Next Steps Toward a Robust Highway Program - President's Message
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SECTION: President's Message

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Next Steps Toward a Robust Highway Program

By Toby Mack

Article Date: 09-01-2012
Copyright(C) 2012 Associated Equipment Distributors. All Rights Reserved.

Developing alternative solutions to the funding shortage is the challenge we are confronting now.

Whew - what a trip! Getting a two-year highway bill through a deeply divided and fractious Congress late in an election year was an outcome few thought possible right up to the end, including some of its most ardent supporters.

But not AED. With an absolute deadline looming, your advocacy team pressed on with rallies, letters, visits, grassroots pressure - and literally everything we have in our quiver - to convince the House Republican leadership to bring the Senate bill to the floor. In the end, they courageously did this, knowing it would pass only with significant support from across the aisle, and just as significant opposition from their own caucus. And pass it did, in a lopsided bipartisan vote.

It is not just a program renewal. It is a reauthorization of the federal highway program with significant improvements. These include enhancements of the project delivery process such as streamlining of the permitting process, lowering of environmental roadblocks, and elimination of some of the nonhighway- related diversions of Trust Fund money, all long sought by AED. This should speed up the process and give us more bang for the buck out of our nation's highway money.

Two other major successes were (1.) extending the program to the end of 2014, when all most people had initially hoped for was a program ending Sept. 30, 2013; and (2.) keeping funding very close to current levels set back at the outset of the prior five-year program. This was one of the real hang-ups in getting a bill: Gas tax revenues flowing into the Highway Trust Fund currently are falling $13-$15 billion per year short of the roughly $40 billion needed annually for the present program's funding level. Thus the challenge was to "find" money through "offsets" from other parts of the federal budget to make up the shortfall. The Senate essentially did this work, with strong leadership from Senate Environment & Public Works Committee Chairman Barbara Boxer (D-Calif.) and Ranking Member Jim Inhofe (R-Okla.); and Senate Finance Committee Chairman Max Baucus (D-Mont.) and Ranking Member Orrin Hatch (R-Utah). Getting the House to approve the Senate funding formula was the challenge.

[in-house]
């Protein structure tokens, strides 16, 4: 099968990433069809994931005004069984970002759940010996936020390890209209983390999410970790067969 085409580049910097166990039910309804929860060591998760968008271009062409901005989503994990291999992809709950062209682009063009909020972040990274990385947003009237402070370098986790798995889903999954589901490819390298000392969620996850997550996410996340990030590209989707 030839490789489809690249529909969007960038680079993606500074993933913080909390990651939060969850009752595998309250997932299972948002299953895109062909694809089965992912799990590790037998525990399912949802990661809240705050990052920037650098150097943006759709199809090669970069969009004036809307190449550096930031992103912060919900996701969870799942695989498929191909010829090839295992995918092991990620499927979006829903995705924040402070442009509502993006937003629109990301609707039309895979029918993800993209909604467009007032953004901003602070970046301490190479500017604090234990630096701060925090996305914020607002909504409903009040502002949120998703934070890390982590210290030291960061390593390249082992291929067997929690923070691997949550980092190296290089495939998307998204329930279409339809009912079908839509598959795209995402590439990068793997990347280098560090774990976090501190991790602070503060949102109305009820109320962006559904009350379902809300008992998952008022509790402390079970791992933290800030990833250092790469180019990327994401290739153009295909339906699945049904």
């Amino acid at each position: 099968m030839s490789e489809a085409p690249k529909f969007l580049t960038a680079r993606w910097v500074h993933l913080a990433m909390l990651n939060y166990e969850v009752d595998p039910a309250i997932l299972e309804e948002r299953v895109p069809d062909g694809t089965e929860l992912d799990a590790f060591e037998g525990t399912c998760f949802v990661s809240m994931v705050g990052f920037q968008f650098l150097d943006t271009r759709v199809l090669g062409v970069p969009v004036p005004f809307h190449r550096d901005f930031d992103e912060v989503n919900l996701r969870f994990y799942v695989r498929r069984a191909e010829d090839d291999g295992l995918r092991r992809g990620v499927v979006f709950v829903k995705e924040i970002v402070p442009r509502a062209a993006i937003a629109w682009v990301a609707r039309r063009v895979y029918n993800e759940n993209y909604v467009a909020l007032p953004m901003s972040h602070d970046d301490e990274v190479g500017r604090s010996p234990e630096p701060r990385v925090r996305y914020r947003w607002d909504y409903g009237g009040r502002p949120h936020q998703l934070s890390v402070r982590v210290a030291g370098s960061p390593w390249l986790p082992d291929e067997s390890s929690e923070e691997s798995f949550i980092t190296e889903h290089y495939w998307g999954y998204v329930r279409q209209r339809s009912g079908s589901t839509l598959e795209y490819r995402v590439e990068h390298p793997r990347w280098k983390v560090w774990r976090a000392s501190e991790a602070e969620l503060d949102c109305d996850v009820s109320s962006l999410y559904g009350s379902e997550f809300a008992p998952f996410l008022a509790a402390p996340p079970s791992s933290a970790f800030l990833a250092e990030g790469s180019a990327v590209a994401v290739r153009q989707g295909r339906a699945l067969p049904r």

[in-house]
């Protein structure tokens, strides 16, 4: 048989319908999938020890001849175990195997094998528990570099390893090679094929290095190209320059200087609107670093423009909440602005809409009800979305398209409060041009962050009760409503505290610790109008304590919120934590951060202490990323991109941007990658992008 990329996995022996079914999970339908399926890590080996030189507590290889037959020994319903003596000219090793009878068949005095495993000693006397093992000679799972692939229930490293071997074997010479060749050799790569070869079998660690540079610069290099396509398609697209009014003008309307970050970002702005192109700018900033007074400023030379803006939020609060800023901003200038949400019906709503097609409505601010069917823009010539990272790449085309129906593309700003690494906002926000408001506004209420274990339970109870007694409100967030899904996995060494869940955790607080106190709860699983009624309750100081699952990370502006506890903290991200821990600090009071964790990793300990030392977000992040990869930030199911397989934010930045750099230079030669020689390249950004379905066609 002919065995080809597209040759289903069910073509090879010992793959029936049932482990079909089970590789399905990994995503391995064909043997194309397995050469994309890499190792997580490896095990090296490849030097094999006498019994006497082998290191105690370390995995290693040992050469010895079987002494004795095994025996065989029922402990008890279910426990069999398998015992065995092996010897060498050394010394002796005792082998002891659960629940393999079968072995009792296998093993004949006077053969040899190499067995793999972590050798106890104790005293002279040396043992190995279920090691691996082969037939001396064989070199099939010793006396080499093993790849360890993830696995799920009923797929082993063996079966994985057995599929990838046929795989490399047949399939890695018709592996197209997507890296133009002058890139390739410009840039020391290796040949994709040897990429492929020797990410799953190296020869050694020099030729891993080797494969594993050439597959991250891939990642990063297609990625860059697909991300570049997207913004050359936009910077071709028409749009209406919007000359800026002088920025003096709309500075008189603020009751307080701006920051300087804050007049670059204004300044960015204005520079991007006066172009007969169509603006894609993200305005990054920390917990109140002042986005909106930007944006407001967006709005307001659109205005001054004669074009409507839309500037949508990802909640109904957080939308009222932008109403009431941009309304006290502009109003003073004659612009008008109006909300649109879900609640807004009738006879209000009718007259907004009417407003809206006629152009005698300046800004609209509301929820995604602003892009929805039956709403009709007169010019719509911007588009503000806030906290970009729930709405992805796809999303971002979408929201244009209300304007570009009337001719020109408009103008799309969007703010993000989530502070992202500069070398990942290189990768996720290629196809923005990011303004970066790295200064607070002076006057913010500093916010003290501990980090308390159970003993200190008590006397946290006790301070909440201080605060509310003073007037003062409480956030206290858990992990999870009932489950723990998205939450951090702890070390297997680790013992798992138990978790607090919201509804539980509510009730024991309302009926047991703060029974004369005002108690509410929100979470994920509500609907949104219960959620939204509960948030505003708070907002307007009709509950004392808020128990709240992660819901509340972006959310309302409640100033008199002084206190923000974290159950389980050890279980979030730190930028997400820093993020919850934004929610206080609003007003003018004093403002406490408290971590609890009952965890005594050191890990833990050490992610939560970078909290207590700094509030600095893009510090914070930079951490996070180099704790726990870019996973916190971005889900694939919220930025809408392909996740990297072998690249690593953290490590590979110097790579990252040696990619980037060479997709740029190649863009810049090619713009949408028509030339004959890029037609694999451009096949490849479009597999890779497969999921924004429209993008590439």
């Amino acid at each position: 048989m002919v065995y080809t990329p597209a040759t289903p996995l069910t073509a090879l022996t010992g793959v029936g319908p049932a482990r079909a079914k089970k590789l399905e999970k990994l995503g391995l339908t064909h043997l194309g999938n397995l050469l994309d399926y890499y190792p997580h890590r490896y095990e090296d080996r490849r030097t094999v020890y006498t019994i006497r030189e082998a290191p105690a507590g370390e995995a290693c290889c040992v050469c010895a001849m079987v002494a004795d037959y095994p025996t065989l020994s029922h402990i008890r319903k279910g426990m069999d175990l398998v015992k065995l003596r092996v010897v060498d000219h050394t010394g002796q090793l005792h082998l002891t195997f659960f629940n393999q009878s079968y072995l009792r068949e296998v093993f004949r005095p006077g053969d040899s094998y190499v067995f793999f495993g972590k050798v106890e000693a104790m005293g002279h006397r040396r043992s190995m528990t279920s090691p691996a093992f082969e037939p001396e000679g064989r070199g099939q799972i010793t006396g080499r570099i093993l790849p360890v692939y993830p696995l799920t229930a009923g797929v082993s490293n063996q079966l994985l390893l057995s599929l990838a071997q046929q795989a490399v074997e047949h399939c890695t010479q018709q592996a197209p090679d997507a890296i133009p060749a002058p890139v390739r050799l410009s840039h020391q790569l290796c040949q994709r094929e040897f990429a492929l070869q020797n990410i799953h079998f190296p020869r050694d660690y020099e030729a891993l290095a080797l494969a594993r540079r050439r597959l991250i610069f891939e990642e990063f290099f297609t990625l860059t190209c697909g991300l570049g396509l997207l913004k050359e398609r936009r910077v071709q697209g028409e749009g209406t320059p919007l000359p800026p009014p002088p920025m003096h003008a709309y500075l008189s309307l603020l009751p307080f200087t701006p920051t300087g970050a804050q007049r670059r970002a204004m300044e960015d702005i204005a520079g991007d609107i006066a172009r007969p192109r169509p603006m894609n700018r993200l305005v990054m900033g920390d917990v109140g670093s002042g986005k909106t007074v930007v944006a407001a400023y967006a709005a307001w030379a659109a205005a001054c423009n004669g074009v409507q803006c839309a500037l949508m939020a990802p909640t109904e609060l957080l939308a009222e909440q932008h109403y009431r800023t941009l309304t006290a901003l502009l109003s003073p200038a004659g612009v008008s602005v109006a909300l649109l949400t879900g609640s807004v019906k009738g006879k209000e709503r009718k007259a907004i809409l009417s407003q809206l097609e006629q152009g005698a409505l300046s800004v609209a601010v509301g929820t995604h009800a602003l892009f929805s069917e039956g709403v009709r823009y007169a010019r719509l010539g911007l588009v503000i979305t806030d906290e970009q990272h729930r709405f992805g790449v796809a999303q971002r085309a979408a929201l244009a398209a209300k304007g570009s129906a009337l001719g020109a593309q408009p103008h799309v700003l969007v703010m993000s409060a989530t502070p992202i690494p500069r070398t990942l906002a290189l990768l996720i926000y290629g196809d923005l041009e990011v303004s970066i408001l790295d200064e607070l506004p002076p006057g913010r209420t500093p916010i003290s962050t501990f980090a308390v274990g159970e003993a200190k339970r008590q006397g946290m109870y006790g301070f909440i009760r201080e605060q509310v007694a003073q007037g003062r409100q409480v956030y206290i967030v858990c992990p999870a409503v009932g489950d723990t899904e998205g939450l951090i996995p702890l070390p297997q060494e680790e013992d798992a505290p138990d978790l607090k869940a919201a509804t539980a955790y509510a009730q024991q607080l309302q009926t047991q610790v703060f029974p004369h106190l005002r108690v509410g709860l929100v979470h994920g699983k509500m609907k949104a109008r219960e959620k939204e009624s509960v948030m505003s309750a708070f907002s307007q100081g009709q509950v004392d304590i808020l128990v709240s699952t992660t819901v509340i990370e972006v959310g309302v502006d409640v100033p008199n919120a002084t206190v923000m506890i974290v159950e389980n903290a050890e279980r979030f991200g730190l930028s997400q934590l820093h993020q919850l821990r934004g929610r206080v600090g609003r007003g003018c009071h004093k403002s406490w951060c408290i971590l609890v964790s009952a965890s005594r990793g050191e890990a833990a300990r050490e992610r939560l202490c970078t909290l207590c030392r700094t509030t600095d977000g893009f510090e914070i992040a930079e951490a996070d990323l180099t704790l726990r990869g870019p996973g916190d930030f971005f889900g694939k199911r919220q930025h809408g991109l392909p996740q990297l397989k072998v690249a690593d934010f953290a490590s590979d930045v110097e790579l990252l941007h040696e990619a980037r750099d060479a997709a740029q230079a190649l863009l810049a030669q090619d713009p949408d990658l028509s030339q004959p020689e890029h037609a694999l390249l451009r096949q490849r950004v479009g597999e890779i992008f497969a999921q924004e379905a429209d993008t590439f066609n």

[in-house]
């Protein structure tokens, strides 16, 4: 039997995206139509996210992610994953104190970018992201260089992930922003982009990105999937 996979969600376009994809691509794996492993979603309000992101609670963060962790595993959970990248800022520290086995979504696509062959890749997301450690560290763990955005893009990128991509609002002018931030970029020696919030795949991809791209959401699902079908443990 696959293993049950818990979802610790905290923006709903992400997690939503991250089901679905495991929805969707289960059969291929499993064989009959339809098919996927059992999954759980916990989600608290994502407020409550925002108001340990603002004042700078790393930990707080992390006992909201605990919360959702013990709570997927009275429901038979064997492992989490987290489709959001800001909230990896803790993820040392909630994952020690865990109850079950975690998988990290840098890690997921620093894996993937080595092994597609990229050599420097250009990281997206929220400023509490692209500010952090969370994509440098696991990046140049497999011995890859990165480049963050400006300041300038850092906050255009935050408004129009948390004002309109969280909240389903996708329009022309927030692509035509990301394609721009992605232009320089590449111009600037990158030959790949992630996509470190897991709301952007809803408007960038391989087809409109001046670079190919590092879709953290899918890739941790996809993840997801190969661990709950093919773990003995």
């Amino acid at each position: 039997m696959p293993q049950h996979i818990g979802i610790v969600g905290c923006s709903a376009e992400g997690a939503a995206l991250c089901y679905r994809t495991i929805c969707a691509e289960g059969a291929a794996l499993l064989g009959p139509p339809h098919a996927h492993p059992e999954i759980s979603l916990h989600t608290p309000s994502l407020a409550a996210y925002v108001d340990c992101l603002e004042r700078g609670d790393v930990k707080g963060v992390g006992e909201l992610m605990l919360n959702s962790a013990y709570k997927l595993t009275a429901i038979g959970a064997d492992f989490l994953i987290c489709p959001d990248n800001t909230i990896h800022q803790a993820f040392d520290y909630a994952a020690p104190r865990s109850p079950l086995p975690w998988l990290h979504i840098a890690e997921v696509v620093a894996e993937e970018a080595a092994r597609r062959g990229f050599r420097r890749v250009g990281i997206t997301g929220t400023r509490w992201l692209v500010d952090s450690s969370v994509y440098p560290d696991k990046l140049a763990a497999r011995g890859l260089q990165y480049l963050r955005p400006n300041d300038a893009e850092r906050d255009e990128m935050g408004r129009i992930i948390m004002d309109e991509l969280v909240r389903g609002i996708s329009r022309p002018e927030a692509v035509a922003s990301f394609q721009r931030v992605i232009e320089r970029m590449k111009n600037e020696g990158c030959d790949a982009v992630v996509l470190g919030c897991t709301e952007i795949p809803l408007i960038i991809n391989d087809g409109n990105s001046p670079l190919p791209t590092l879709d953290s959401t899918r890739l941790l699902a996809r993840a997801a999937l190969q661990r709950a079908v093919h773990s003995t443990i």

So where does that leave us? A two-year program is still way too short for state DOTs to plan bigger projects, and not a long enough time horizon for some contractors to make major capital investments in equipment. But we do think it will unlock some of the equipment demand that has been on hold pending more clarity on highway program direction. But significantly, the bill sets a new baseline for program policy - specifically the enhancements mentioned above - that should be less difficult to get carried over into the next program that will be needed for fiscal 2015 and beyond.

The real challenge, which we at least now have some breathing room to resolve, is a new sustainable funding formula that provides the revenues on a continuing basis into the future to fund a more robust program - one that adds and upgrades highway capacity to support a growing domestic economy. Everybody in Washington loves to hate the gas tax and won't even have a conversation with you about increasing it (particularly in an election year!). That may indeed be part of the solution - especially in the context of the coming and much larger debate on all federal taxes. But with increasing fuel economy, alternative fuels and new propulsion systems, that looks to be a declining revenue stream over the long haul.

So what AED is now busily at work doing is coming up with some new alternative funding formulas, be they a Vehicle Miles Traveled tax, a tax on fuel sources further upstream such as drilling and production royalties on federal lands and offshore leases, or some other logical formula where the users of the highway system pay for its maintenance and improvement.

That is one of today's many challenges for AED's Washington operations, and we are on it, now, with the same intensity and sense of urgency that resulted in success with program renewal a short time ago. As always, we will be calling on you for help!

Toby Mack is president and CEO of Associated Equipment Distributors. He can be reached at
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